The Grand Opening By Ava Miles

Thursday, September 26, 2013

Small Town Heroes

So, hi, I’m Ava Miles, and I was born in a small Midwest town, so it’s no surprise that I’m writing a small-town contemporary romance series called Dare Valley. I value the community spirit, the whole knowing-your-neighbors thing, and especially being able to drop by someone’s house for a visit and have a piece of pie. My favorite is lemon meringue, by the way.

In my new release, THE GRAND OPENING, I tell the story of the tough-as-nails single mom cop, Peggy McBride, whom readers first met in NORA ROBERTS LAND. Peggy has moved to Dare Valley, Colorado to be closer to her brother and to give her young son, Keith, a more family-oriented community since he has a dead-beat dad.

Being the deputy sheriff, Peggy’s sole mission is to keep her town safe. And that’s what I love about her. She’s a hero (or heroine) and doesn’t even know it. Then she meets the new hotel owner and poker champion, Mac Maven. Mac has brought a boutique poker hotel to town, and Peggy is his biggest opponent, convinced his establishment is no good for Dare. Sparks fly between these two, and Peggy just can’t seem to shake her attraction for him. Mac’s not what he seems and might just be a small-town hero in his own way, confusing Peggy. What’s a girl to do? I mean he puts his Ferrari between her and a determined moose. Yes, he does! And then there’s the fact that he’s helping his sister raise her teenage son named Dustin. I’ve included an excerpt from one of my favorite scenes in the book to show you what I’m talking about. I mean the man’s a hero with a heart of gold. I kinda fell in love with Mac, if you can’t tell, but please don’t tell Peggy. She carries a gun for a living.

When you think about your own community, who stands out to you as a hero (or heroine), and what do you admire about them?

Excerpt 2: Two Lost Boys

“If you don’t think your dad likes you, why do you keep hoping he’ll visit?” Dustin asked.

Wiping his runny nose with his hand, Keith said, “So he can see how good I am now.”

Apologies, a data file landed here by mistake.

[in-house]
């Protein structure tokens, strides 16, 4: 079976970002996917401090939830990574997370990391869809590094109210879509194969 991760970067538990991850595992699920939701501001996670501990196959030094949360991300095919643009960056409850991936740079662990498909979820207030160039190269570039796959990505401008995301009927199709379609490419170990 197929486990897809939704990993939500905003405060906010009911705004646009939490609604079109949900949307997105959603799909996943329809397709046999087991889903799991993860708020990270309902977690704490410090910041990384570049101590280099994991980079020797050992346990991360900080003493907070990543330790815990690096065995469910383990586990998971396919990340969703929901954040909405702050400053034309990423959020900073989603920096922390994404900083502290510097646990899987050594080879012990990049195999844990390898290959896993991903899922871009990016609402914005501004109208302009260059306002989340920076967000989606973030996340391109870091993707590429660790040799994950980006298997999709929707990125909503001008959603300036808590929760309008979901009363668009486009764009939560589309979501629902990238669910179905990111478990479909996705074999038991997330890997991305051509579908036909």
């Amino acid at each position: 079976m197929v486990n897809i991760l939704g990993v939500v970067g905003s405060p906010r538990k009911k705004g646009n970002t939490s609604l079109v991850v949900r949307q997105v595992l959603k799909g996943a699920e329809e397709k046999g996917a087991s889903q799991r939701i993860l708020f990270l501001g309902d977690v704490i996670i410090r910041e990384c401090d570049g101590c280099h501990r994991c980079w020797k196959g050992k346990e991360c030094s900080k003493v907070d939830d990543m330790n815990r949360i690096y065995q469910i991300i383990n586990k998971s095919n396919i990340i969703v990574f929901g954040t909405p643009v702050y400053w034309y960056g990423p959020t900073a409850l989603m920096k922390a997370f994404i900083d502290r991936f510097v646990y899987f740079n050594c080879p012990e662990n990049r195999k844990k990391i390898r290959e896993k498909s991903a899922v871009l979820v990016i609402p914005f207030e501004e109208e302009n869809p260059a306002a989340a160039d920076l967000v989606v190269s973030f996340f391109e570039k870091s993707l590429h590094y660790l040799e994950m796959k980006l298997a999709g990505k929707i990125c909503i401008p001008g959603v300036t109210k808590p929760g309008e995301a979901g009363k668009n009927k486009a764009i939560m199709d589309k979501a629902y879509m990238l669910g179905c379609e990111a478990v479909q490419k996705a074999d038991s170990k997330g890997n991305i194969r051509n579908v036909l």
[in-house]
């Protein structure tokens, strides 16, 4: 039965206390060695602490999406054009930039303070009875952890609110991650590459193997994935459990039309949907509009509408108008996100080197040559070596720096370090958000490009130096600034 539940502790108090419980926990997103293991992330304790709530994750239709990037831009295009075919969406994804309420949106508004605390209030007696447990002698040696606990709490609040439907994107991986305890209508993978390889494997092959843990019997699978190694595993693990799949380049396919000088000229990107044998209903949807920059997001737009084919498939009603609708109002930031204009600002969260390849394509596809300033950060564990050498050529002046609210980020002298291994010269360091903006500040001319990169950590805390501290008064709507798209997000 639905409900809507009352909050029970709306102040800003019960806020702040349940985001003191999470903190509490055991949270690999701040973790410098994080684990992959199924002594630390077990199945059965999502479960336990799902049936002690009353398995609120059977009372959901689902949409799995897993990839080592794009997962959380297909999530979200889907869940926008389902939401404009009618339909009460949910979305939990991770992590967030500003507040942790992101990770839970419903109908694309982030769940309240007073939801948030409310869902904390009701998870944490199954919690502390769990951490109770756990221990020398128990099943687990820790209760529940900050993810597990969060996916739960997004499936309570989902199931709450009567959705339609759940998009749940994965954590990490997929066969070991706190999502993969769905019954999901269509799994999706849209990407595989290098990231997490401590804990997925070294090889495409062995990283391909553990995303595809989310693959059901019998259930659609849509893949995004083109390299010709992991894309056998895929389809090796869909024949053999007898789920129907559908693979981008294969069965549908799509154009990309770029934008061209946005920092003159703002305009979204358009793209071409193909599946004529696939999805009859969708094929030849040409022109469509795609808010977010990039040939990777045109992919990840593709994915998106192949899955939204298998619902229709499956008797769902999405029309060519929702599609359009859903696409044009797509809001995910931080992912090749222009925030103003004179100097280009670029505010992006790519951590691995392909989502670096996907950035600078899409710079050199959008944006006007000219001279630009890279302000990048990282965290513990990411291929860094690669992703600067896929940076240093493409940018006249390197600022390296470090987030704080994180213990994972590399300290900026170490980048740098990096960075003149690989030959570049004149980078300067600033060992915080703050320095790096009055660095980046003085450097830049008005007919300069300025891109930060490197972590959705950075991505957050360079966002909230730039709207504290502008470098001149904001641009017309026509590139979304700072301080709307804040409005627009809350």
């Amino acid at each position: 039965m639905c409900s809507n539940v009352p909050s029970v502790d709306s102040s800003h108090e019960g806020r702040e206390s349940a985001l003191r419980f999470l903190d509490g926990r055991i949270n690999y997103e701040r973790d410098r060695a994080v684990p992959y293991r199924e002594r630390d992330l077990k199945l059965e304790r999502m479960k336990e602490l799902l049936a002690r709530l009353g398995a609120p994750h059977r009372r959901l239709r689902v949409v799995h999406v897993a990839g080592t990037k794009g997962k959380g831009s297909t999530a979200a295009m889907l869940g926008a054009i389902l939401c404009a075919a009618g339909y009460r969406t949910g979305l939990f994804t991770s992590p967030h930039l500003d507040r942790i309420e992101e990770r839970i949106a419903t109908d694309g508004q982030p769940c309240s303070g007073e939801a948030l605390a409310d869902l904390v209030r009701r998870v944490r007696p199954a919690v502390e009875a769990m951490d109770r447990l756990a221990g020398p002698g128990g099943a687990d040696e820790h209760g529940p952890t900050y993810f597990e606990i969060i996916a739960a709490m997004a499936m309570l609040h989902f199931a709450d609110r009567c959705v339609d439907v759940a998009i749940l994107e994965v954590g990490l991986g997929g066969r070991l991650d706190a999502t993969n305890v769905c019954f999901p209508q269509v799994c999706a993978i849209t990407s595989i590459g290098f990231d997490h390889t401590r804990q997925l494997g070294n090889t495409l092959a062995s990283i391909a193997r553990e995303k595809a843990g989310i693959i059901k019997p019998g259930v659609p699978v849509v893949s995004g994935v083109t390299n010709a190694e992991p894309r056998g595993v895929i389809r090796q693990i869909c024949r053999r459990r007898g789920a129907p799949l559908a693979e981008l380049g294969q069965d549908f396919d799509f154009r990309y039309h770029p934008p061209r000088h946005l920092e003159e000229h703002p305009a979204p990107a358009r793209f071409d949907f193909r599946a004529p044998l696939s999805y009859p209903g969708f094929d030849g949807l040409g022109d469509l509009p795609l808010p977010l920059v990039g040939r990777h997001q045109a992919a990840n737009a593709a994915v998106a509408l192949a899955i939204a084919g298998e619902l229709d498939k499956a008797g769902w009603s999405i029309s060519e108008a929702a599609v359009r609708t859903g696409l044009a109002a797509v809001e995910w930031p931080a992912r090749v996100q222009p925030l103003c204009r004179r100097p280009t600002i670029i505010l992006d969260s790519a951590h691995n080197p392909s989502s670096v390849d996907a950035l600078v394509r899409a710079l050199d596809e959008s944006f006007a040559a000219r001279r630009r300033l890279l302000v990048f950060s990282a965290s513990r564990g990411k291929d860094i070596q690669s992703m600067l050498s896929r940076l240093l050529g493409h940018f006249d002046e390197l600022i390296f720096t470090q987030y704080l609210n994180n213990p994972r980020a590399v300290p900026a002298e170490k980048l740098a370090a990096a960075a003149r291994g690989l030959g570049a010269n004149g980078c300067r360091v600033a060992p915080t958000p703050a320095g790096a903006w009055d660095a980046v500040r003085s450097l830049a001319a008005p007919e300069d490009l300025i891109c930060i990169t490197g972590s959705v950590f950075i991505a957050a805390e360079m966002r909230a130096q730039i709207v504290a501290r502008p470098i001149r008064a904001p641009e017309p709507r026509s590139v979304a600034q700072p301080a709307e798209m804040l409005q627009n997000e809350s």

Mac put both hands on the boy’s small shoulders and stared into his eyes. “Now, wait just a minute. You’ve always been good.” He took a deep breath. Sometimes you had to go with the truth. He’d learned that with his nephew. “Dustin’s right. Some men shouldn’t have kids. I had a terrible dad until he left me and my sister. He didn’t like me either.”

Keith’s eyes turned as huge as chocolate circles. “He didn’t?”

“No, and I’m a good person, right?” He tried to smile. He’d used the same line on Dustin.

It had worked every time.

Dustin put his hand on Mac’s shoulder. “You’re the best,” he replied like he always had.

It had been a long time since he’d heard that from his nephew. Funny how much he needed it. He cleared his throat. “Takes one to know one.”

“Did it ever make you cry?” Keith asked.

“Yeah,” Mac whispered, remembering how it had felt to be seven years old. The only difference between them was that his mother hadn’t bothered to reassure him. She hadn’t liked him either. Dustin was right. Some people should never have kids.

“What about you?” Keith asked Dustin.

His nephew kicked the ground. “I haven’t for a long time.” He crouched low to the ground. “So you’re part of the pack now—guys whose fathers hate them. Look at Uncle Mac. It didn’t mess him up.”

So the hero lens wasn’t completely gone from Dustin’s eyes. His nephew’s ears flamed when their gazes met.

Mac swallowed thickly and turned back to the Keith. “You’re gonna be fine. You’ve got the best uncle around and the best mom except for my sister. Plus, look at the Hales.

You’ve got a whole family who loves you.”

“Mom says we have to stick together.”

Mac lifted his head and stared at his nephew. “Yes, that’s what families do.”

Dustin ducked his head to the right. Mac knew he only did that when he wanted to hide his emotions. So Keith was helping everyone with their hurts today.

As with everything life handed out, there was a silver lining.

“Come here,” he told Keith. He picked him up, stood, and pulled Dustin in with the other arm. He hugged those two boys hard until it became awkward. Then he jostled them back and forth. “We okay now?”

When Mac put him down, Keith took Dustin’s hand. His nephew’s brows shot up, but he didn’t shake free. Mac’s heart grew so huge he wasn’t sure it would fit in his chest.

“Okay,” Keith murmured, his Toy Story T-shirt dotted with wet spots. “Come on, Dustin. I need a boost to climb the tree.”

They walked off together, two hurting boys trying to understand why their fathers had abandoned them, trying to become what they were meant to be in spite of it. Pride couldn’t exactly describe what Mac was feeling, but it was damn close.

Dustin helped Keith into the tree and then climbed up himself. Keith’s higher-pitched voice blended with Dustin’s rapidly changing one.

Mac fished his phone out of his pocket and took a picture. He didn’t capture many scenes, but he intended to savor this one.

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